David Boraks

Environmental Reporter

David Boraks covers Energy and the Environment and other topics for WFAE. He also has worked as a "Charlotte Talks" producer (2015-16) and as weekend host (2007-2016). He's a veteran Charlotte-area journalist who previously published the online community news network that included DavidsonNews.net and CorneliusNews.net (2006-2015).

He also has worked for American Banker (2000-2005), The Charlotte Observer (1993-2000), The China News in Taipei (1991), The Cambridge (Mass.) Chronicle (1989-1991) and The Hartford Courant (1986-89).

David has a bachelor's  degree in history from Cornell University and a master's degree from Wesleyan University in Middletown, Conn.

The Allen plant in Belmont was one of the places Duke Energy used calcium bromide to help remove mercury from coal.  Bromide later was found in Charlotte's Water supply.
David Boraks / WFAE

Duke Energy has withdrawn a request for state permission to use an additive at its coal-fired power plants that caused problems two years ago with Charlotte's drinking water. Environmental groups had sued, and celebrated the move. Duke said its decision was unrelated to the challenge.

Murders were reported on Sunday in both Charlotte and Hickory. Meanwhile, police are asking for help finding the driver of a white SUV who struck and killed another man on Freedom Drive, then left the scene. And N.C. civil rights leader William Barber and other activists have been banned from the state legislature after his arrest in recent health care protest.

CEO Michael Marsicano spoke at the Foundation for the Carolinas annual meeting in March.
Sean Busher

The Foundation for the Carolinas has become a driving force in the Charlotte region on issues like the environment, education, social services and the arts. It's also helping transform uptown, including a project just begun - the $100 million Carolina Theatre renovation and hotel development on North Tryon Street.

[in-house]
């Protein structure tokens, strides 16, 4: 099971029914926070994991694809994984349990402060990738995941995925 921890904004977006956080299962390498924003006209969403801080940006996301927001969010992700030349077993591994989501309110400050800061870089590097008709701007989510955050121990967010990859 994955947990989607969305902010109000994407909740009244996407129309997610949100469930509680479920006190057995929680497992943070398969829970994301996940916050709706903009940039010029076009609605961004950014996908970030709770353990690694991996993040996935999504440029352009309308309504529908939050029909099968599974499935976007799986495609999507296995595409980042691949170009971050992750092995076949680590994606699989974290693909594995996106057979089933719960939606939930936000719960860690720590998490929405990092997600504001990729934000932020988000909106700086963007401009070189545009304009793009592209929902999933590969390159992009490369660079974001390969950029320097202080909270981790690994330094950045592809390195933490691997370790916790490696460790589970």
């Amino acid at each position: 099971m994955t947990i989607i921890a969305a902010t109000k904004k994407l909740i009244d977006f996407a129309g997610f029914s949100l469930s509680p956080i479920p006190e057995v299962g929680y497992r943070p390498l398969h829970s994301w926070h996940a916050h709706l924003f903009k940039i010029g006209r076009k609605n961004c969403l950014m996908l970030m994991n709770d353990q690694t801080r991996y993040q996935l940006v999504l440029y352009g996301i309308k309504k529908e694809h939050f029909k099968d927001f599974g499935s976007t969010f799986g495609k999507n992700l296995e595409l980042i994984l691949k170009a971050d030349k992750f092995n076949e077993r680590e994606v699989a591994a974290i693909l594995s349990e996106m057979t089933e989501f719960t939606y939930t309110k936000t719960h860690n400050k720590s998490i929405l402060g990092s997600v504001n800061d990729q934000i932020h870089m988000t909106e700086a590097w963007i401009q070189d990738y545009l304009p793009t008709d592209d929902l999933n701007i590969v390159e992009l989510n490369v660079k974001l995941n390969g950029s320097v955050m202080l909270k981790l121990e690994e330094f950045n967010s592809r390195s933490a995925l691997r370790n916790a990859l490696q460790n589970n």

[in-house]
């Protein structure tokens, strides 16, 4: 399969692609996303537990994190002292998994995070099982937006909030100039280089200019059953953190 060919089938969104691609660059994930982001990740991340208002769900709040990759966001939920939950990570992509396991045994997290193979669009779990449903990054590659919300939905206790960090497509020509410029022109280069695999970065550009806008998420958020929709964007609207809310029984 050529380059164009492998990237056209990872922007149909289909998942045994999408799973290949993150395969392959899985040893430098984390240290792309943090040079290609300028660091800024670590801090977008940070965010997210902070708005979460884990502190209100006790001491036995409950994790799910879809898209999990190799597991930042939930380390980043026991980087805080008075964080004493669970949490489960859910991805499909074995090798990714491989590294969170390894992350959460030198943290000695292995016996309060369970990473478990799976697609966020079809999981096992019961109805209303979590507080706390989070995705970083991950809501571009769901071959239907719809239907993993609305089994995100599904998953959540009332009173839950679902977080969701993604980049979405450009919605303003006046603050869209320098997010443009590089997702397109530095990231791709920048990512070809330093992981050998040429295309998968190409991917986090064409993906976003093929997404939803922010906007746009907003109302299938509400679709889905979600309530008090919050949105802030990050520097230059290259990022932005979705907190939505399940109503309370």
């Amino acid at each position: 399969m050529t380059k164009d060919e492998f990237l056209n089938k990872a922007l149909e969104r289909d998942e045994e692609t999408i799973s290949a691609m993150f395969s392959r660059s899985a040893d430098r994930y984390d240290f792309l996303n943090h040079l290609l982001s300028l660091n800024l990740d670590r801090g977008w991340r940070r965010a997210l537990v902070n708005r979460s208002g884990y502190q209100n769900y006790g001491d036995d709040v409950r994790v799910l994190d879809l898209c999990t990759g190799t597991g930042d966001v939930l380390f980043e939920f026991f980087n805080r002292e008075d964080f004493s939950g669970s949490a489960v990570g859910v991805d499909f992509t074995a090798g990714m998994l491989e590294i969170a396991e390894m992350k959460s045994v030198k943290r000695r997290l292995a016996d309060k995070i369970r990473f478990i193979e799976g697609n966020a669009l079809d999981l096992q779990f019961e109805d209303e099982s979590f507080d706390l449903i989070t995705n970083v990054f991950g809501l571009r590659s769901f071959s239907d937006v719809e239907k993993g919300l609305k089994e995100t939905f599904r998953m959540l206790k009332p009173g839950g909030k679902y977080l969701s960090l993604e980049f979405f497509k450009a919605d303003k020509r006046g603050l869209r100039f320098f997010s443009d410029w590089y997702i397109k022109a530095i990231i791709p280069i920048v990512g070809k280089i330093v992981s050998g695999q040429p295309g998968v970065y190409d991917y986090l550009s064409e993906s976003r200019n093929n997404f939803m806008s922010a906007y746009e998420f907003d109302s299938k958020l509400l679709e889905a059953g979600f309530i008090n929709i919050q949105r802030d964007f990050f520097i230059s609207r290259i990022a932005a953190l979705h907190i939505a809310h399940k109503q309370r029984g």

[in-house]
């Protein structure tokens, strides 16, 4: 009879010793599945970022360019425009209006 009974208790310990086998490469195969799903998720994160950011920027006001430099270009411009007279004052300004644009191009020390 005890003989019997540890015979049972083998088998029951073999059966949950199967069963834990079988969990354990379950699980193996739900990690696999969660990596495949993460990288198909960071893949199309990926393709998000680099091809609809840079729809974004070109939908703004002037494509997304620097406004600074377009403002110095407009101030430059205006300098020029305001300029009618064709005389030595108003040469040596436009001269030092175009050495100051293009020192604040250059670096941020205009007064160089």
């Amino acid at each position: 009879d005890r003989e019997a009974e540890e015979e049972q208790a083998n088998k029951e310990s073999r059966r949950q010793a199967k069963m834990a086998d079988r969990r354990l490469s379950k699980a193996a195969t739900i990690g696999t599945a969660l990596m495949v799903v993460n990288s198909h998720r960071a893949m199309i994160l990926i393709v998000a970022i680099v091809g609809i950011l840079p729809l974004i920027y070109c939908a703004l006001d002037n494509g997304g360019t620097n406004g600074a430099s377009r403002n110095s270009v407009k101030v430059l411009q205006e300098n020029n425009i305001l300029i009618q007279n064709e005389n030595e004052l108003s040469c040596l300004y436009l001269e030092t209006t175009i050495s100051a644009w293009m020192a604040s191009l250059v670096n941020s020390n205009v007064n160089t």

Charlotte's bid for a Major League Soccer franchise has overshadowed the fact that the city already has a professional soccer team - the Charlotte Independence, in the United Soccer League. They'll celebrate a milestone Saturday night, when they move into a new 2,500-seat stadium in Matthews.

David Boraks / WFAE

More drones are flying in North Carolina skies, and that’s leading to more close encounters with aircraft - like two last week over Charlotte. One involved a police helicopter, the other an American Airlines jet. The problem, authorities say, is many operators don’t know the law.

An NCDOT traffic camera showed I-77 northbound at Mile 21 jammed around 2 p.m. on May 12 because of work on the damaged sign near Exit 31.
NCDOT

NCDOT has fined the lead contractor on the I-77 toll lanes project $412,500 for daytime lane closures after construction accident in Mooresville last month that caused a day-long traffic jam. The DOT notified I-77 Mobility Partners of the penalty in a letter Thursday.

Charlotte City Council members discussed the budget before passing it Monday night.
City of Charlotte

The Charlotte City Council voted unanimously Monday night to adopt the city's $2.4 billion budget for 2017-18. The plan increases some fees, but not property taxes; adds police officers and firefighters; and includes raises for city employees. 

The proposed unit would add 400 megawatts of generating capacity at the plant near Denver.
Siemens

Duke Energy is asking state regulators for permission to expand its gas-fired turbine power plant in Lincoln County.  Duke says the project is needed to meet a growing demand for electricity during winter and summer months.  

charlotte soccer stadium
MANICA Architecture/Major League Soccer

Updated Tuesday, June 13, 2017
Mecklenburg County Commissioners on Monday took a step back from their January vote in favor of funding a new Major League Soccer stadium in Charlotte.

The number of homicides in Charlotte this year is now up to 40. That’s after police announced charges against two people in separate cases over the past 24 hours. 

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